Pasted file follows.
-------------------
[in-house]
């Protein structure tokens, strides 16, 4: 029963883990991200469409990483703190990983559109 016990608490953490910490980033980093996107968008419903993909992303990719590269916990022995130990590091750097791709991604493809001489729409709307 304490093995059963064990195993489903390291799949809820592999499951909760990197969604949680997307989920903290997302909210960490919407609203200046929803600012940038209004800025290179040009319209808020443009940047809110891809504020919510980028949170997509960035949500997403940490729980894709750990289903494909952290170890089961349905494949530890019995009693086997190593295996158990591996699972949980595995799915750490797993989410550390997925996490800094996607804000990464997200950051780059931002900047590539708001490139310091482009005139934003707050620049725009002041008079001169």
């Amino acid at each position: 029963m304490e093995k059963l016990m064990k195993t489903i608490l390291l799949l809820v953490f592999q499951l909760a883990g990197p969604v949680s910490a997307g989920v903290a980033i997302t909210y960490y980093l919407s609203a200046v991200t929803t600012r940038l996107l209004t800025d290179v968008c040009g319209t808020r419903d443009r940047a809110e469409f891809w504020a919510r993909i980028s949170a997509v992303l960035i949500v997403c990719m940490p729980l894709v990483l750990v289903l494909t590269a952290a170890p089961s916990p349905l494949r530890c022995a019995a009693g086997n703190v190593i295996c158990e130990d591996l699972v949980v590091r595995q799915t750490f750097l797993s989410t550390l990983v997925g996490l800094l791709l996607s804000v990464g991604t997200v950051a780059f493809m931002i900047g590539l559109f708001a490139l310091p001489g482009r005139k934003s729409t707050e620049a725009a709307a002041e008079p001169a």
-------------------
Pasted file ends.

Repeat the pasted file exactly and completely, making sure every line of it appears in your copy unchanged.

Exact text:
[in-house]
């Protein structure tokens, strides 16, 4: 029963883990991200469409990483703190990983559109 016990608490953490910490980033980093996107968008419903993909992303990719590269916990022995130990590091750097791709991604493809001489729409709307 304490093995059963064990195993489903390291799949809820592999499951909760990197969604949680997307989920903290997302909210960490919407609203200046929803600012940038209004800025290179040009319209808020443009940047809110891809504020919510980028949170997509960035949500997403940490729980894709750990289903494909952290170890089961349905494949530890019995009693086997190593295996158990591996699972949980595995799915750490797993989410550390997925996490800094996607804000990464997200950051780059931002900047590539708001490139310091482009005139934003707050620049725009002041008079001169």
């Amino acid at each position: 029963m304490e093995k059963l016990m064990k195993t489903i608490l390291l799949l809820v953490f592999q499951l909760a883990g990197p969604v949680s910490a997307g989920v903290a980033i997302t909210y960490y980093l919407s609203a200046v991200t929803t600012r940038l996107l209004t800025d290179v968008c040009g319209t808020r419903d443009r940047a809110e469409f891809w504020a919510r993909i980028s949170a997509v992303l960035i949500v997403c990719m940490p729980l894709v990483l750990v289903l494909t590269a952290a170890p089961s916990p349905l494949r530890c022995a019995a009693g086997n703190v190593i295996c158990e130990d591996l699972v949980v590091r595995q799915t750490f750097l797993s989410t550390l990983v997925g996490l800094l791709l996607s804000v990464g991604t997200v950051a780059f493809m931002i900047g590539l559109f708001a490139l310091p001489g482009r005139k934003s729409t707050e620049a725009a709307a002041e008079p001169a």